back to article T-Mobile slip exposes 1,100 punters' email addresses

Subscribers to T-Mobile's Hothouse - a focus group-like mailing list - got an added benefit this morning: the email addresses of everyone else on the list. The gaffe was swiftly followed by an apology and a request to delete the offending information. The mistake was a failure to use our old friend Blind Carbon Copy (BCC) by …

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Facepalm

Fix in software?

I'm surprised that most mailservers don't have a setting so that if you're sending to more than e.g. 20 people in the To/CC line, it sends you back something saying "Are you sure? Click here to continue". Certainly would save a lot of red faces...

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There is

Rule based filters such as MailMarshal will do it.

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Bronze badge

Re: Fix in software?

In regards newsletters I prefer marketing use professional companies as the majority of company email systems are setup for internal use and not external use (Previously using very restrictive email rules I know users don't care and feel any rule applied is unreasonable). Obviously then if anything goes wrong you can also blame them.

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Anonymous Coward

Or you could...

... use (insert list of suitable buzzwords here) pre-existing software called a "mailing list manager". There's several free ones, as well as various commercial and "managed" solutions. It's the sort of thing you should ask your systems administrator to provision instead of muddling along with your proprietary messaging client with spreadsheet integration, though. And if this props up a service the company is making money with, then a bit of automation and fool-proofing isn't bad, no?

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Thumb Up

Re: Fix in software?

I seem to remember that it was a on option on the SMTP relay connector when I did my Exchange 2003 training back in err, 2003. I can't speak for any other software, but yes, it is feasible.

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Anonymous Coward

bcc?

A lot of the time bcc field will be displayed in the header, so not a very good solution either.

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Silver badge

Re: bcc?

I've never seen that on a working mail server or client, but I'd be throwing it in the junk pile if it ever did such a thing.

I suppose there's nothing to a stop a mailer leaking that info but, come on, use some decent software. BCC has the B for one, sole, primary reason - so that NOBODY KNOWS who else you sent it to but the mailserver. Any piece of software that pushes the BCC data into the email or headers should have been consigned to the scrapheap years ago.

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Re: bcc?

[Citation needed]

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Joke

Re: bcc?

A lot of the time bcc field will be displayed in the header, so not a very good solution either.

Stop using Exchange then!

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Anonymous Coward

"recall" attempts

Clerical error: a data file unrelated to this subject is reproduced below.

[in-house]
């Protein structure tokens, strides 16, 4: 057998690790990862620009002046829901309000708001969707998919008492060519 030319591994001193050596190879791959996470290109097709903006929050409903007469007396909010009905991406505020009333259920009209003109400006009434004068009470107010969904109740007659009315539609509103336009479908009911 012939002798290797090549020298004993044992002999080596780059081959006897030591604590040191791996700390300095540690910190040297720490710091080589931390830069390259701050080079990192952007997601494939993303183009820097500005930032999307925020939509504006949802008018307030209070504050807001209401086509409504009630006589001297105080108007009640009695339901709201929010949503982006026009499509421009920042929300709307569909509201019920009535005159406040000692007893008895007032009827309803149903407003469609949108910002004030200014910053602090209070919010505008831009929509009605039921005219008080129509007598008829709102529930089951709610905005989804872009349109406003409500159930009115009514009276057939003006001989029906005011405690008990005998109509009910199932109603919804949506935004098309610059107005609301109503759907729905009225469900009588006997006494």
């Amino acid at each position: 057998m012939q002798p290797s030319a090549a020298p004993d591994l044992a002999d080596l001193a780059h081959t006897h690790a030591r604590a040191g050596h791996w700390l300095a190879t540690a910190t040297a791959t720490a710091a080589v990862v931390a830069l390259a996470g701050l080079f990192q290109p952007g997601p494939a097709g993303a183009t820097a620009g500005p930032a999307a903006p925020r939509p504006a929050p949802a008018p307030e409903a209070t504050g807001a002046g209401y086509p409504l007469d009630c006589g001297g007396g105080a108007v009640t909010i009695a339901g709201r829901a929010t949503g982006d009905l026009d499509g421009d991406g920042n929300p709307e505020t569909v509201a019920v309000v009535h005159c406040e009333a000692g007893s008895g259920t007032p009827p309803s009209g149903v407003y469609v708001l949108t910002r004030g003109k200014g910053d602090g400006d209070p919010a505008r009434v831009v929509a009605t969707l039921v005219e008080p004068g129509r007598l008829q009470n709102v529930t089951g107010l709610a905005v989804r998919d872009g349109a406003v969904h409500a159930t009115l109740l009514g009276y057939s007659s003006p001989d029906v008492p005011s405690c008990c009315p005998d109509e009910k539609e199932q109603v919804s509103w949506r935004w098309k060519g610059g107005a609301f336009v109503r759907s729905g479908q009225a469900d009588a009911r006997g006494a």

Another office drone bitten by false promises made by (deliberately) email-incompatible "office collaboration solutions". Major black marks for a specialist company letting slip not actually possessing relevant domain-specific specialist knowledge.

On another note, who's on that list then? Rag hacks and channel wonks? Other kinds of suit-wearing monkey? Or what does constitute a "focus group" these days?

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Joke

Re: "recall" attempts

My name is on the list.

(Don't tell him Pike).

In all honesty, I probably wouldn't have noticed if they hadn't tried the recall option.

<jk>However, I am wondering how much an unscrupulous phone retailer might offer for a list of tmo customers.</jk>

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Anonymous Coward

Didn't someone tell them

Recall only works for receipients on Exchange mail servers in the same domain where the mail has not been opened.

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Facepalm

Use a proper campaign emailer

Using a proper mailing list manager would definitely have been a good idea.

My day job involves emailing up to 65,000 people at a time. Yes, these are people who have intentionally opted in to receive the information concerned.

We've been using our (hosted) provider for a year and a bit. In that time, I've sent 6,000 blank emails and a couple with broken links. These were embarrassing, but at no point did someone get a big bunch of data about other people. What surprises me is that an organisation on the scale of Everything Everywhere hasn't got both access to a proper mailing list manager and adequate rules about using it.

A south-west London branch of the budget wing of a massive French hotel chain did this to me not so long ago. It was tempting to cc the ICO into the reply...

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Silver badge

Recalling Emails

Quick, close the stable doors! The horses have escaped!

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Anonymous Coward

Hire a real Tech

That author had never heard of: LISTSERV, Mailman, or RSS.

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Paris Hilton

Reg did it, too...

Yeah, T-Mobile are definitely not the first, or last, to perpetrate this. El Reg did it earlier this year. tsk tsk tsk I hardly think Ms. Bee would have approved nor let the event go unpunished.

Paris, Ms. Bee does NOT approve.

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Gold badge
FAIL

Recall? Fail

Sending with "To" instead of BCC? Pretty bad but whatever. Recall? What a fail, obviously these people don't have a clue how E-Mail works. Clue: E-Mail does not have a recall option.

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